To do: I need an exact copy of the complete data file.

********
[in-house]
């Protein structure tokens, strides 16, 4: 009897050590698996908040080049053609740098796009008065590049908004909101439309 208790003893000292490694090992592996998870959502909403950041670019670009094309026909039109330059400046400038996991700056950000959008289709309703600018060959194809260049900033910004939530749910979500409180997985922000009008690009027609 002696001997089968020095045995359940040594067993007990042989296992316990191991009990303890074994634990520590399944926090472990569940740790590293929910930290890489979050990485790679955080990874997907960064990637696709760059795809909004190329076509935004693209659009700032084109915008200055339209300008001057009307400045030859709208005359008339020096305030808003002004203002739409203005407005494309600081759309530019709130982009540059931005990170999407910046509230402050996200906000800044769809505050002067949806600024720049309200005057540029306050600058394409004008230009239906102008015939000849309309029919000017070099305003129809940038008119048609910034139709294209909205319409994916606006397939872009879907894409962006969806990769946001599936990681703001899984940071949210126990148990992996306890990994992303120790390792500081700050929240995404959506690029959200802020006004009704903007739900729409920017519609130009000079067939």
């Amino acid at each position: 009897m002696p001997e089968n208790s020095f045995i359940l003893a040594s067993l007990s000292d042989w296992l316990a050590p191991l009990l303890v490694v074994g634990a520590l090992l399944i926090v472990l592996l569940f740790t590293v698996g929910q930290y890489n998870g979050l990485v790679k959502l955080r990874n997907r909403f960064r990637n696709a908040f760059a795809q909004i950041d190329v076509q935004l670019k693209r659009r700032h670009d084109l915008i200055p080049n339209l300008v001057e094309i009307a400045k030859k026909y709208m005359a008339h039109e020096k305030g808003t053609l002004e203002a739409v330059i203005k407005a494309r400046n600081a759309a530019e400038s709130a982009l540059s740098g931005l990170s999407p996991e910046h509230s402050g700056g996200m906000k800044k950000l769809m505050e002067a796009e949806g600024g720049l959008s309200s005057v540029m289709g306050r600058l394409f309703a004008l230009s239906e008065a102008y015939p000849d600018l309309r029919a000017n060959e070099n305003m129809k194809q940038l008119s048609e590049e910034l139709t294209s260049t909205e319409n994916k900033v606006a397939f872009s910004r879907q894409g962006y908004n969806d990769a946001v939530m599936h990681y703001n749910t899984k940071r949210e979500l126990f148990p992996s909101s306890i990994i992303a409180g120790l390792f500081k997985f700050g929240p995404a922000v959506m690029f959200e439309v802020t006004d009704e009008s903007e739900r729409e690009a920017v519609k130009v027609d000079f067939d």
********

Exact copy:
[in-house]
């Protein structure tokens, strides 16, 4: 009897050590698996908040080049053609740098796009008065590049908004909101439309 208790003893000292490694090992592996998870959502909403950041670019670009094309026909039109330059400046400038996991700056950000959008289709309703600018060959194809260049900033910004939530749910979500409180997985922000009008690009027609 002696001997089968020095045995359940040594067993007990042989296992316990191991009990303890074994634990520590399944926090472990569940740790590293929910930290890489979050990485790679955080990874997907960064990637696709760059795809909004190329076509935004693209659009700032084109915008200055339209300008001057009307400045030859709208005359008339020096305030808003002004203002739409203005407005494309600081759309530019709130982009540059931005990170999407910046509230402050996200906000800044769809505050002067949806600024720049309200005057540029306050600058394409004008230009239906102008015939000849309309029919000017070099305003129809940038008119048609910034139709294209909205319409994916606006397939872009879907894409962006969806990769946001599936990681703001899984940071949210126990148990992996306890990994992303120790390792500081700050929240995404959506690029959200802020006004009704903007739900729409920017519609130009000079067939």
């Amino acid at each position: 009897m002696p001997e089968n208790s020095f045995i359940l003893a040594s067993l007990s000292d042989w296992l316990a050590p191991l009990l303890v490694v074994g634990a520590l090992l399944i926090v472990l592996l569940f740790t590293v698996g929910q930290y890489n998870g979050l990485v790679k959502l955080r990874n997907r909403f960064r990637n696709a908040f760059a795809q909004i950041d190329v076509q935004l670019k693209r659009r700032h670009d084109l915008i200055p080049n339209l300008v001057e094309i009307a400045k030859k026909y709208m005359a008339h039109e020096k305030g808003t053609l002004e203002a739409v330059i203005k407005a494309r400046n600081a759309a530019e400038s709130a982009l540059s740098g931005l990170s999407p996991e910046h509230s402050g700056g996200m906000k800044k950000l769809m505050e002067a796009e949806g600024g720049l959008s309200s005057v540029m289709g306050r600058l394409f309703a004008l230009s239906e008065a102008y015939p000849d600018l309309r029919a000017n060959e070099n305003m129809k194809q940038l008119s048609e590049e910034l139709t294209s260049t909205e319409n994916k900033v606006a397939f872009s910004r879907q894409g962006y908004n969806d990769a946001v939530m599936h990681y703001n749910t899984k940071r949210e979500l126990f148990p992996s909101s306890i990994i992303a409180g120790l390792f500081k997985f700050g929240p995404a922000v959506m690029f959200e439309v802020t006004d009704e009008s903007e739900r729409e690009a920017v519609k130009v027609d000079f067939d």